Helen and the artists works with bog oak, a material they discovered through Bord na Móna in the 1990s. The studio work ranges from large scale public art to small sculptures and wearable pieces. They established the studio in 1990; starting as a space for young local artists to train in woodcarving in the midlands of Ireland. The wood with which the studio works is sourced from Lough Boora Parklands, County Offaly.
The larger pieces are made to commission and include Metamorphosis (2011) a wall-mounted piece for Comhaltas Ceoltoiri Eireann, which relates the curved forms of bog oak to sound waves. The Great Oak (2012), a ten metre wall-mounted installation at Ballivor School, were achieved with the Percent for Arts Scheme.
The studio has made several notable liturgical pieces, including a tabernacle and baptismal font (2011) for Ballymachugh Church, County Cavan, made from bog yew, carved and polished, yet retaining the original form of the tree. Their work is found in public and private collections, including the headquarters of the EU Presidency in Brussels, and several smaller pieces have been presented to visiting dignitaries, including Bill Clinton, Barack Obama (2012), and Xi Jin Ping, President of China (2012).
The image includes an early piece completed in Ballinahown village in association with Michael Casey, with whom the studio worked with for many years.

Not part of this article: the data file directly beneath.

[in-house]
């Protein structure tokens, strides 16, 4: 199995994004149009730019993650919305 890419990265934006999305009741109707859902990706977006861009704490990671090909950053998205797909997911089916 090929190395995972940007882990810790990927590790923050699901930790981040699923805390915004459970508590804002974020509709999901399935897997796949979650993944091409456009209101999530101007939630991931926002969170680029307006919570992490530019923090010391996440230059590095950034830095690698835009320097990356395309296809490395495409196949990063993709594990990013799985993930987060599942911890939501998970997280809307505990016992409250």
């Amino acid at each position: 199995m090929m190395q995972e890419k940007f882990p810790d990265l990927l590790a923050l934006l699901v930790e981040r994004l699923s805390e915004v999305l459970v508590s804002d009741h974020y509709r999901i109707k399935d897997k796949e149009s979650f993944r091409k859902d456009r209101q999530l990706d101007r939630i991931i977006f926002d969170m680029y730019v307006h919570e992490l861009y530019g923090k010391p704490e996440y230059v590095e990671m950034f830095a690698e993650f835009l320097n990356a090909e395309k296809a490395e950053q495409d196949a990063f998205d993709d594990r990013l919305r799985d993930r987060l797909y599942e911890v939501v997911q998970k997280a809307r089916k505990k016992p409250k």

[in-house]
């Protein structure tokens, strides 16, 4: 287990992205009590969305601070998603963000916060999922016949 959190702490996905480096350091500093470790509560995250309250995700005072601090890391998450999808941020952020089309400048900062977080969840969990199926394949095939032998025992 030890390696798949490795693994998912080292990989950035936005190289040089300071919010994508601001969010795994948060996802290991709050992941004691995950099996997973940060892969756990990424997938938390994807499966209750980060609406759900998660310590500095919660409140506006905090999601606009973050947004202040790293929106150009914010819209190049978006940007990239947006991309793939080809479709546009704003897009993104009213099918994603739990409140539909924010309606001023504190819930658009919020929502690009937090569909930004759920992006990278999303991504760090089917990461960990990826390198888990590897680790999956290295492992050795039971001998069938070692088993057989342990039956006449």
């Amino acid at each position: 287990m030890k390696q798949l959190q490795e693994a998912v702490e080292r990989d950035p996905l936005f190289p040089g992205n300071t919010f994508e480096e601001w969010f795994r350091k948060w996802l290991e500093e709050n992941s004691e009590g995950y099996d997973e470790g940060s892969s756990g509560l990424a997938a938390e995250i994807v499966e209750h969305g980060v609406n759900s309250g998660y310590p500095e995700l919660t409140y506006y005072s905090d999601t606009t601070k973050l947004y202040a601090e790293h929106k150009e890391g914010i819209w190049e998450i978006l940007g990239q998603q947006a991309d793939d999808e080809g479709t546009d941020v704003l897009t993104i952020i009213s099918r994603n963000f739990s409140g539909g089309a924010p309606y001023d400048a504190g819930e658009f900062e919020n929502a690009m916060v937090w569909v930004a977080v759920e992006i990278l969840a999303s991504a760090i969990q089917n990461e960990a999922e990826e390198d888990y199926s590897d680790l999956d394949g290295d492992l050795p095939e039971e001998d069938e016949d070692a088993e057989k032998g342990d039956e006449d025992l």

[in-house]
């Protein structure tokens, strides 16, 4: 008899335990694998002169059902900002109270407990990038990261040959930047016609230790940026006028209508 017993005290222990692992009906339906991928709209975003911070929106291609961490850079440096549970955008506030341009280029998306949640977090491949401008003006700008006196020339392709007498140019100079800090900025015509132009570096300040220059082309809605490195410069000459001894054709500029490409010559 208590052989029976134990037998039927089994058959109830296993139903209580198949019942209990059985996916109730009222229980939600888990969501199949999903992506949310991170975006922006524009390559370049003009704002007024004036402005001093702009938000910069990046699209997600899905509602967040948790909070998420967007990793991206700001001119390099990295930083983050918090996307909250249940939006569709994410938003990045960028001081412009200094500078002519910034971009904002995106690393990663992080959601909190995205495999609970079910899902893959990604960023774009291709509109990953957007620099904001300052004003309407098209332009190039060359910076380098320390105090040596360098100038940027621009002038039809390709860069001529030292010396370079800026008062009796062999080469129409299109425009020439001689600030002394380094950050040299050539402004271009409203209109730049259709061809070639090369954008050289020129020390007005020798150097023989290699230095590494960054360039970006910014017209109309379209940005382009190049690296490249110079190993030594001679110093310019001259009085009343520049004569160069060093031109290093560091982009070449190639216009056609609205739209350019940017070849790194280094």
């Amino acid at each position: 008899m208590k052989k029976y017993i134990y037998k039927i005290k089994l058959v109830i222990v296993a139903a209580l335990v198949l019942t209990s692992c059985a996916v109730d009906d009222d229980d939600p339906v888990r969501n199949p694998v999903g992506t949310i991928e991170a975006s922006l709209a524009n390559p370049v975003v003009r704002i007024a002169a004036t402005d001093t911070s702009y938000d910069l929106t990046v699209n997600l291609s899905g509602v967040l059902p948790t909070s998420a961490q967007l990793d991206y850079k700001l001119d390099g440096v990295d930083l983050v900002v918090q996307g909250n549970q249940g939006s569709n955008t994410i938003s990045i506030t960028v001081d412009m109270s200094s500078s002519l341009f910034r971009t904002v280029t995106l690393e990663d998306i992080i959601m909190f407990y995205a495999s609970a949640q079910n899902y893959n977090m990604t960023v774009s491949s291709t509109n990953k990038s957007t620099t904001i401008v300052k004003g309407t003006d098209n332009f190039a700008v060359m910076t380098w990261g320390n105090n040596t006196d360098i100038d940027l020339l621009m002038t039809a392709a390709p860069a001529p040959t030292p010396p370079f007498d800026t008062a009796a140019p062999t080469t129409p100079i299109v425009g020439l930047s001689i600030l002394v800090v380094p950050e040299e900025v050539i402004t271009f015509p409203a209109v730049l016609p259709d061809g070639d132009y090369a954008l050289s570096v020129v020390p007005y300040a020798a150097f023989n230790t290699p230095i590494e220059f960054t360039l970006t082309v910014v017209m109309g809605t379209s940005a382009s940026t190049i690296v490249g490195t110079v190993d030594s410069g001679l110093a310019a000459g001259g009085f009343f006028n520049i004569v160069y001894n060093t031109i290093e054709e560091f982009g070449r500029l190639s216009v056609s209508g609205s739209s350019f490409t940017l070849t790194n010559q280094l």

Five thousand years ago, all of Ireland was covered in trees. Then the climate changed and peat formed around them, an inch for every ten years until parts of the country were embedded in thirty feet of bog. Then the peat was farmed for fuel and the ancient forests were revealed beneath the bog. That timber was not seen as precious. It was used as firewood in famine times and carved into Victorian bric-a-brac. It was associated with decay. When I first saw the bog it was like a graveyard of trees – useless, distressed, and sad. In pre-Christian times those trees were sacred and valued. As I began to understand their history, I felt that I was connecting with something ancient. There is a five-thousand year old energy in the wood. When I am working with it, I have to respect that energy. Bog wood is a beautiful and difficult material – like stone – very dense to carve. Peel off the dead bark to reveal the flow of the magnificent roots and release the form that you see within them. Working with the wood, this ancient material, has been my journey. That’s where I am – in the roots.